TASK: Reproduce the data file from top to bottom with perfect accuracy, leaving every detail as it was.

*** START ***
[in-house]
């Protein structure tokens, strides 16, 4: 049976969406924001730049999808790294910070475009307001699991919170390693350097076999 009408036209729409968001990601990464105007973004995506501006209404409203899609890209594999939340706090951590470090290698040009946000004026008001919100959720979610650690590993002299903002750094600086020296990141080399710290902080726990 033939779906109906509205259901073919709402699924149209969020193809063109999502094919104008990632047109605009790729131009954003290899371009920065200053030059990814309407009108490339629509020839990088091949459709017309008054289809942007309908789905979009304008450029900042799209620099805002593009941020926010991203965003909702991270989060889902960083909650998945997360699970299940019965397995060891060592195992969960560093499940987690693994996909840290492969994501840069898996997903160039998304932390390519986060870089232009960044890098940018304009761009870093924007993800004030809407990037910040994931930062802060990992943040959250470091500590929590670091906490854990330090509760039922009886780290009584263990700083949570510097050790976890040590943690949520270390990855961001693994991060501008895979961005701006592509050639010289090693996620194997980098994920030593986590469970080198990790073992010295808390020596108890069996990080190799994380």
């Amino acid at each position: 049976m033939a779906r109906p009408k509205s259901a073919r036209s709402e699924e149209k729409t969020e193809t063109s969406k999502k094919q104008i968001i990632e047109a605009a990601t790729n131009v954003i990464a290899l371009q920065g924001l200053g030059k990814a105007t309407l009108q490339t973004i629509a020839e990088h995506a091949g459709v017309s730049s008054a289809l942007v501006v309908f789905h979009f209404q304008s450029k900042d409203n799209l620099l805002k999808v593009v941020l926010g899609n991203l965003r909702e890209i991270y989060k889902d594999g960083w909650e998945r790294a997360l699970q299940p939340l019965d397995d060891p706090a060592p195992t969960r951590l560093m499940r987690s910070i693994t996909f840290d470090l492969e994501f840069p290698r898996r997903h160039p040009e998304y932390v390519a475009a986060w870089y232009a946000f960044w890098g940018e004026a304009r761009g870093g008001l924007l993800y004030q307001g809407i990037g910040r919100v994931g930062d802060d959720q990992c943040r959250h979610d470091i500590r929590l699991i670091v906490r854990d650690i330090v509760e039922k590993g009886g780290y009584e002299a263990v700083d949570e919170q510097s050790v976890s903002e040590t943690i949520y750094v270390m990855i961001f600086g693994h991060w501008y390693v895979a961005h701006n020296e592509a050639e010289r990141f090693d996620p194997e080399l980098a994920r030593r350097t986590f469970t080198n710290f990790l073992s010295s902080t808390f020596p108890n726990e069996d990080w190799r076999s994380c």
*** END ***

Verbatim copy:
[in-house]
């Protein structure tokens, strides 16, 4: 049976969406924001730049999808790294910070475009307001699991919170390693350097076999 009408036209729409968001990601990464105007973004995506501006209404409203899609890209594999939340706090951590470090290698040009946000004026008001919100959720979610650690590993002299903002750094600086020296990141080399710290902080726990 033939779906109906509205259901073919709402699924149209969020193809063109999502094919104008990632047109605009790729131009954003290899371009920065200053030059990814309407009108490339629509020839990088091949459709017309008054289809942007309908789905979009304008450029900042799209620099805002593009941020926010991203965003909702991270989060889902960083909650998945997360699970299940019965397995060891060592195992969960560093499940987690693994996909840290492969994501840069898996997903160039998304932390390519986060870089232009960044890098940018304009761009870093924007993800004030809407990037910040994931930062802060990992943040959250470091500590929590670091906490854990330090509760039922009886780290009584263990700083949570510097050790976890040590943690949520270390990855961001693994991060501008895979961005701006592509050639010289090693996620194997980098994920030593986590469970080198990790073992010295808390020596108890069996990080190799994380």
């Amino acid at each position: 049976m033939a779906r109906p009408k509205s259901a073919r036209s709402e699924e149209k729409t969020e193809t063109s969406k999502k094919q104008i968001i990632e047109a605009a990601t790729n131009v954003i990464a290899l371009q920065g924001l200053g030059k990814a105007t309407l009108q490339t973004i629509a020839e990088h995506a091949g459709v017309s730049s008054a289809l942007v501006v309908f789905h979009f209404q304008s450029k900042d409203n799209l620099l805002k999808v593009v941020l926010g899609n991203l965003r909702e890209i991270y989060k889902d594999g960083w909650e998945r790294a997360l699970q299940p939340l019965d397995d060891p706090a060592p195992t969960r951590l560093m499940r987690s910070i693994t996909f840290d470090l492969e994501f840069p290698r898996r997903h160039p040009e998304y932390v390519a475009a986060w870089y232009a946000f960044w890098g940018e004026a304009r761009g870093g008001l924007l993800y004030q307001g809407i990037g910040r919100v994931g930062d802060d959720q990992c943040r959250h979610d470091i500590r929590l699991i670091v906490r854990d650690i330090v509760e039922k590993g009886g780290y009584e002299a263990v700083d949570e919170q510097s050790v976890s903002e040590t943690i949520y750094v270390m990855i961001f600086g693994h991060w501008y390693v895979a961005h701006n020296e592509a050639e010289r990141f090693d996620p194997e080399l980098a994920r030593r350097t986590f469970t080198n710290f990790l073992s010295s902080t808390f020596p108890n726990e069996d990080w190799r076999s994380c």